In line with Government guidelines for safe working during the COVID pandemic, access to our office is strictly by a pre-arranged appointment only, and only where absolutely necessary. We are open for business with some staff working in the office and others from home, they can still be contacted in the usual way either by telephone or email.
In respect of your pre-arranged appointment, if you develop symptoms of COVID, or have in the last 14 days come into contact with someone with COVID or symptoms of, we ask that you contact the office by telephone/email to arrange a new appointment or discuss if there is an appropriate alternative to your meeting.
The safety of our staff and clients is of paramount importance to us and so thank you for your continued co-operation during these unprecedented times.
Whilst office Christmas parties can be a great way to reward staff and boost morale, alcohol-induced behaviour can also land employers in the Employment Tribunal.
What might appear to be an employee having a bit of fun or a risqué joke, after a drink or four, could, in fact, give rise to a claim against the employer for sexual harassment or other forms of discrimination. This is because employees’ discriminatory acts are treated as having been carried out by the employer if they are done “in the course of employment”.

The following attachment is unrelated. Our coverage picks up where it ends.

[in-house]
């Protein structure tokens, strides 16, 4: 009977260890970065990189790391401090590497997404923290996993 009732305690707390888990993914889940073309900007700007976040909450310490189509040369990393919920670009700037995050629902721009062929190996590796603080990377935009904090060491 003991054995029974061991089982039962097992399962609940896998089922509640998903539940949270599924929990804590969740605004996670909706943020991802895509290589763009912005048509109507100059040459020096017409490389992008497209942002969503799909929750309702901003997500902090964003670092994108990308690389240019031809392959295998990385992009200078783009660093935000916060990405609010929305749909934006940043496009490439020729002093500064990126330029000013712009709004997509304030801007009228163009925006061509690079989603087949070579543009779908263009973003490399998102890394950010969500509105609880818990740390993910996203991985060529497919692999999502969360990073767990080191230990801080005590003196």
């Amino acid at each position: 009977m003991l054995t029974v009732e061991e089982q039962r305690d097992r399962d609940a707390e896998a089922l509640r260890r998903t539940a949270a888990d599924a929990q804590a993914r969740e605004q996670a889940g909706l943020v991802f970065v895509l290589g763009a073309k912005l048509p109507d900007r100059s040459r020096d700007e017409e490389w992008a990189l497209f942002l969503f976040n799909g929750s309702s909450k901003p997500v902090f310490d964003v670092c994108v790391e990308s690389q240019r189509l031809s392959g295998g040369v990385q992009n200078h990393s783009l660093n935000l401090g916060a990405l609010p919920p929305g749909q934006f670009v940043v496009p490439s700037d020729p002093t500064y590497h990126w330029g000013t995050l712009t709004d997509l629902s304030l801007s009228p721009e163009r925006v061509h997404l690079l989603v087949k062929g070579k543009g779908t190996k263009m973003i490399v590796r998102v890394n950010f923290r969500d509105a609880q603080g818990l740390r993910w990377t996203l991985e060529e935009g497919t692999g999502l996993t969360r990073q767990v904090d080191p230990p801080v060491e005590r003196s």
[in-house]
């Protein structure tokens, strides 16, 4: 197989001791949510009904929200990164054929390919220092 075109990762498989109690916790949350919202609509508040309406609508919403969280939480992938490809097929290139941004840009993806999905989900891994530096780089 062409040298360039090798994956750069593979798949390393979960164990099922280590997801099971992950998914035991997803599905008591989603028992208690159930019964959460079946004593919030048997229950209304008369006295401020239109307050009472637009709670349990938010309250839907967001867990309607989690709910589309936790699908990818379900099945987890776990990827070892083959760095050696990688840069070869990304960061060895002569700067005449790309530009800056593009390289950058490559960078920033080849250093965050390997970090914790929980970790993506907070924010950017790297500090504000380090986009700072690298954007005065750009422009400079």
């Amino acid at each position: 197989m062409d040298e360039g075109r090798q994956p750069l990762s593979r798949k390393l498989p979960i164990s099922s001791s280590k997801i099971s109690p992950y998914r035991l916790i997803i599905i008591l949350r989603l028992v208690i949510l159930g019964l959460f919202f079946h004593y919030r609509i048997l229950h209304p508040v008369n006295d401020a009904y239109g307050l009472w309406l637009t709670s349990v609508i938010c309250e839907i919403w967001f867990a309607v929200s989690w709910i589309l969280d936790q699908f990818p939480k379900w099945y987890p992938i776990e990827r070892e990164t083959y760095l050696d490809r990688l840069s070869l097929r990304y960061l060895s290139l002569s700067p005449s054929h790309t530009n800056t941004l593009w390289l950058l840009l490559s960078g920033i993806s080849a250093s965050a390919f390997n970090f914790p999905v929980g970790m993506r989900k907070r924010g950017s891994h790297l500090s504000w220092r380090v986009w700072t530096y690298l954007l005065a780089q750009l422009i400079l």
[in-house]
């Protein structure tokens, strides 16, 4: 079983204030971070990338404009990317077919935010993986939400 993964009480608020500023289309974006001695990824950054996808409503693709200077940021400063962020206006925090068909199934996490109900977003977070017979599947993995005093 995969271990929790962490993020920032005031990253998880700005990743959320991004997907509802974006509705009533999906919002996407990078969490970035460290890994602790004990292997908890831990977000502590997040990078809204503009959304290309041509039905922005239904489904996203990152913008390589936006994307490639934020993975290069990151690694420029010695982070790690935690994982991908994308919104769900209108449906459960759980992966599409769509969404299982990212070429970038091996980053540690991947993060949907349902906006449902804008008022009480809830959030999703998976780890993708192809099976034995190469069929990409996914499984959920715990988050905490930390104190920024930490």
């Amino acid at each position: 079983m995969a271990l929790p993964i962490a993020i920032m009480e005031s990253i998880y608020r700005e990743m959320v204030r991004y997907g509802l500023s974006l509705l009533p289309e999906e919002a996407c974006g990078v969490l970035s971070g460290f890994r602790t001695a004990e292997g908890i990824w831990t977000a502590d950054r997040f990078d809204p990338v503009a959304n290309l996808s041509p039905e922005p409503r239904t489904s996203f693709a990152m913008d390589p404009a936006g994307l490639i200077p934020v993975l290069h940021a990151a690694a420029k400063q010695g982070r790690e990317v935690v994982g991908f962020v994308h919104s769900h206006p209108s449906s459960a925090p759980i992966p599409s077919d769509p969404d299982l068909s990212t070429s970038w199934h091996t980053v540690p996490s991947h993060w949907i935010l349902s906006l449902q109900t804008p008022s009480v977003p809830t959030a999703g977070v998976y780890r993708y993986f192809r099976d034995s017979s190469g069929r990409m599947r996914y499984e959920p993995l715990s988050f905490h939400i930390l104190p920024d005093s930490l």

Behaviour at an office party is likely to be considered be carried out in the course of employment, whether the party takes place in the office or down the pub.
Protection from discrimination is wide ranging and any unfavourable comments or acts connected to the following can be discriminatory: sex, race, age, disability, sexual orientation, religion or belief, pregnancy and maternity, marriage or civil partnership and gender re-assignment.
Employers should be able to successfully defend such actions if staff have acted contrary to the employer’s instructions not to discriminate. A good way for employers to protect themselves is to have an Equal Opportunities policy and to ensure that all staff have been trained on it.
Where an employer has not already taken these steps, or even if it has done so, it should consider reminding staff what constitutes unacceptable behaviour and what the consequences could be if they indulge in it.
If the worse happens and allegations of discrimination are made, they should be fully investigated by employers and disciplinary action should be taken against the accused, if appropriate.
Merry Christmas everyone!
Brindley Twist Tafft & James LPP